Monday, July 25, 2011

UPDATE: Exclusive Interview - Whistleblower David Goodstein Discusses Victory over Kaplan University

Last Friday, AEM broke the news that David Goodstein, a former high-ranking employee at Kaplan University, settled his suit against the school for $1.6 million. There was something remarkable about the case. In many instances, if the students even win, they never see a dime of the settlement money. That is not the case here. The NYT picked up the story hours later, and provided details on the disbursement of the money, stating, "the settlement includes nearly $500,000 to be paid on behalf of 43 students who had taken out student loans for the program, but were not able to graduate because the school, one of Kaplan’s for-profit campuses, had no placement for them."


David Goodstein agreed to answer some questions about his settlement. We spoke briefly by phone on Friday (I called to congratulate him), and he then answered a few questions later that day by email.


CCJ: This settlement is great, especially because students are seeing a direct benefit from it and being refunded. But do you really think settlements are the best way to solve the problem with proprietary schools and their practices? 

If you could change the current higher educational system, what do you think should happen to proprietary schools? Is it unrealistic to shut them all down? 




DGAlthough there are probably some schools that are ok the vast majority are a waste of the students' time and money both. They make lots of money for the shareholders. Given a choice of all or nothing, I would shut them down.


CCJ: Have you spoken to any of the former students about the settlement? Were they surprised by the outcome?



DG: To date I have not spoken to any of the former students. I would hope that this gets them talking to each other and perhaps a class action will come out of it by all the students who are not being reimbursed.

David had the courage to stand up against an exploitative system. It was brave of him to fight against this pernicious "university." We need more people in the world like David. It was an honor to speak with him again, and I am glad he initially came to me in November of 2010 to discuss the suit.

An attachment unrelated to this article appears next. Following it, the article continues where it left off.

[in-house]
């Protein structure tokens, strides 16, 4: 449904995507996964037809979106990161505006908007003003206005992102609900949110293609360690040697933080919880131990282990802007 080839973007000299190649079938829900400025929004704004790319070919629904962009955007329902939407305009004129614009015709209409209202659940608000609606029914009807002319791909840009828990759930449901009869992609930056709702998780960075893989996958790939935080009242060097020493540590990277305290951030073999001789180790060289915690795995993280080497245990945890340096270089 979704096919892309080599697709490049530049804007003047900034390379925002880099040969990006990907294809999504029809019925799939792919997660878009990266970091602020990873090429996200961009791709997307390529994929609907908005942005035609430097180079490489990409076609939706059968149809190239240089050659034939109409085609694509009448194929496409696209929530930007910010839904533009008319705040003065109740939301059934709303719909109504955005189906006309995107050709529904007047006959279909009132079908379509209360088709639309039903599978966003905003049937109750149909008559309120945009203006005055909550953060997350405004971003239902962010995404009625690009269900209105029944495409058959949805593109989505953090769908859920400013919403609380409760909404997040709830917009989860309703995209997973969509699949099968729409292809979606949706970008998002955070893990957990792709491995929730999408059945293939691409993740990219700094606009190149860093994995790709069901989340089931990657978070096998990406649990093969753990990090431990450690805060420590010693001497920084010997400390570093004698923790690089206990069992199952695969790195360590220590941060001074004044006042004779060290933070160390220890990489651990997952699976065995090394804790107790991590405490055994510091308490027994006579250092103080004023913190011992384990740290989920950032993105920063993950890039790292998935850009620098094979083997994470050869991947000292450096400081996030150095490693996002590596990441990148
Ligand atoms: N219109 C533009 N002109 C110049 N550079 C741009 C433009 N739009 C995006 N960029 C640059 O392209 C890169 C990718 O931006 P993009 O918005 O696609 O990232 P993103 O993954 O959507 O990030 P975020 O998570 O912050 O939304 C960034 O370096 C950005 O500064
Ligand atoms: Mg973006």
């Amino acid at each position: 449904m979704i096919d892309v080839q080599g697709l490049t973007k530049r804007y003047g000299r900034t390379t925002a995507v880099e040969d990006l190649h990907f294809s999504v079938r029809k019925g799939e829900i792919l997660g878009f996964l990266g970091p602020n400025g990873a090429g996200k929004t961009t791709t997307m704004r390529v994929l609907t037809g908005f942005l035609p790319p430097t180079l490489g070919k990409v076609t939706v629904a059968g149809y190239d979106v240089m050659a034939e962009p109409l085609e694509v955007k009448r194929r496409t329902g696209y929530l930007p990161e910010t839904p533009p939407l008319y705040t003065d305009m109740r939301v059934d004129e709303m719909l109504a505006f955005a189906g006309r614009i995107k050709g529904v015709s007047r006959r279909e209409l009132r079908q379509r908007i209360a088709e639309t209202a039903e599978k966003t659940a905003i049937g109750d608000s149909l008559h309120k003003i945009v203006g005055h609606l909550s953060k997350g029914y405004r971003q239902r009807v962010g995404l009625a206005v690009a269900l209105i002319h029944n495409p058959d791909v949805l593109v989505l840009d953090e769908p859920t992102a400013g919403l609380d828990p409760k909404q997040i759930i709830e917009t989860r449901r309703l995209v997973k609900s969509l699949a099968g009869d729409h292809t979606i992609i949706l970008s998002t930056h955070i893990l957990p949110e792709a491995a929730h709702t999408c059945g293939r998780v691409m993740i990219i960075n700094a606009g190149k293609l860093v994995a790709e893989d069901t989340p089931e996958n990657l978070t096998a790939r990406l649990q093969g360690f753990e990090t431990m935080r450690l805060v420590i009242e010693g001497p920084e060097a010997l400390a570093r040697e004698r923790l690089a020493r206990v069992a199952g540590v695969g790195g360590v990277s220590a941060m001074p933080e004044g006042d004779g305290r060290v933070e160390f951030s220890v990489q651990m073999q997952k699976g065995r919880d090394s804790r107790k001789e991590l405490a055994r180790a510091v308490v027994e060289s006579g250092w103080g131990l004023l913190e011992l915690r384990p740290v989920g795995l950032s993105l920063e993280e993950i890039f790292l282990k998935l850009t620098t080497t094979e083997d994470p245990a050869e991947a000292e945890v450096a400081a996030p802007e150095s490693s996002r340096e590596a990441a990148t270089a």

While the suit doesn't address the systemic problems that have led to the student lending crisis, it is a victory for these students who were defrauded. Like David, I hope they file a class action suit against the school. I am working on several large writing projects at the moment, but I am definitely going to try and get in touch with a few of these individuals and ask them for interviews. Stay tuned for updates.


Related Links


"Sordid Relationships and Broken Promises: Kaplan University's Troubling Financial Relationship To The Washington Post," AEM (November 23, 2010)

3 comments:

Anonymous said...

God Bless David Goodstein for letting people such as myself that Kaplan/Washington Post can be beat.

I am a former student of Kaplan university online. What Kaplan did through the fraud, misreprentation etc..(pick the word that fits) was to ruin my credit and my life. What I'm doing about it ? I obtained an attorney and I'm working on recouping my losses. Thanks one more time for the example. Kaplan is not bullet proof. Thanks Sandra Bures

C. Cryn Johannsen said...

I'm glad you liked the post. David Goodstein did a great job. I agree with you!

Carl said...

In the meta-struggle between soulless, fake-person corporations and actual warm blooded people, this battle is right in the center of the front lines. Very glad to see the actual human beings get a win here. Thanks for posting this!